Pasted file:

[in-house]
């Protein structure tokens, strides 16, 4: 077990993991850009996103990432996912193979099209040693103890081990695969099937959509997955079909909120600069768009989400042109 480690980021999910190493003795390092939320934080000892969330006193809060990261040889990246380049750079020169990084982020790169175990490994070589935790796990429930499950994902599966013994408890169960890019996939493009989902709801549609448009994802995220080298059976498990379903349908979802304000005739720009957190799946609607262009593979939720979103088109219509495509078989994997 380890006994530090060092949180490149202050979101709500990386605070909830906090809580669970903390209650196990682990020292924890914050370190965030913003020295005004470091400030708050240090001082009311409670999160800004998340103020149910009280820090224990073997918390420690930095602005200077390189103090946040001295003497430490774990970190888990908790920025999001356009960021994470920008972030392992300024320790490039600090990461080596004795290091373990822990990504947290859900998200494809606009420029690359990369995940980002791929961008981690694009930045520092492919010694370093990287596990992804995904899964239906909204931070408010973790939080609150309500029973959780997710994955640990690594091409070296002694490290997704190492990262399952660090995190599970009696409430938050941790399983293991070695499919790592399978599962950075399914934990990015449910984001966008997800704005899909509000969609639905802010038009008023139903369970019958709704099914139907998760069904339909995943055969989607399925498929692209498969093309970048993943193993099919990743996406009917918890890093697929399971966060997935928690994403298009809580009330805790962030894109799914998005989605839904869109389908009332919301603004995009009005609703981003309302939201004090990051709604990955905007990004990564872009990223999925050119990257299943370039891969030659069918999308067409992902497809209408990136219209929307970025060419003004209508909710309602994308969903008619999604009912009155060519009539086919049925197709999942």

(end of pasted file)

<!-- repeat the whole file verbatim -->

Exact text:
[in-house]
């Protein structure tokens, strides 16, 4: 077990993991850009996103990432996912193979099209040693103890081990695969099937959509997955079909909120600069768009989400042109 480690980021999910190493003795390092939320934080000892969330006193809060990261040889990246380049750079020169990084982020790169175990490994070589935790796990429930499950994902599966013994408890169960890019996939493009989902709801549609448009994802995220080298059976498990379903349908979802304000005739720009957190799946609607262009593979939720979103088109219509495509078989994997 380890006994530090060092949180490149202050979101709500990386605070909830906090809580669970903390209650196990682990020292924890914050370190965030913003020295005004470091400030708050240090001082009311409670999160800004998340103020149910009280820090224990073997918390420690930095602005200077390189103090946040001295003497430490774990970190888990908790920025999001356009960021994470920008972030392992300024320790490039600090990461080596004795290091373990822990990504947290859900998200494809606009420029690359990369995940980002791929961008981690694009930045520092492919010694370093990287596990992804995904899964239906909204931070408010973790939080609150309500029973959780997710994955640990690594091409070296002694490290997704190492990262399952660090995190599970009696409430938050941790399983293991070695499919790592399978599962950075399914934990990015449910984001966008997800704005899909509000969609639905802010038009008023139903369970019958709704099914139907998760069904339909995943055969989607399925498929692209498969093309970048993943193993099919990743996406009917918890890093697929399971966060997935928690994403298009809580009330805790962030894109799914998005989605839904869109389908009332919301603004995009009005609703981003309302939201004090990051709604990955905007990004990564872009990223999925050119990257299943370039891969030659069918999308067409992902497809209408990136219209929307970025060419003004209508909710309602994308969903008619999604009912009155060519009539086919049925197709999942």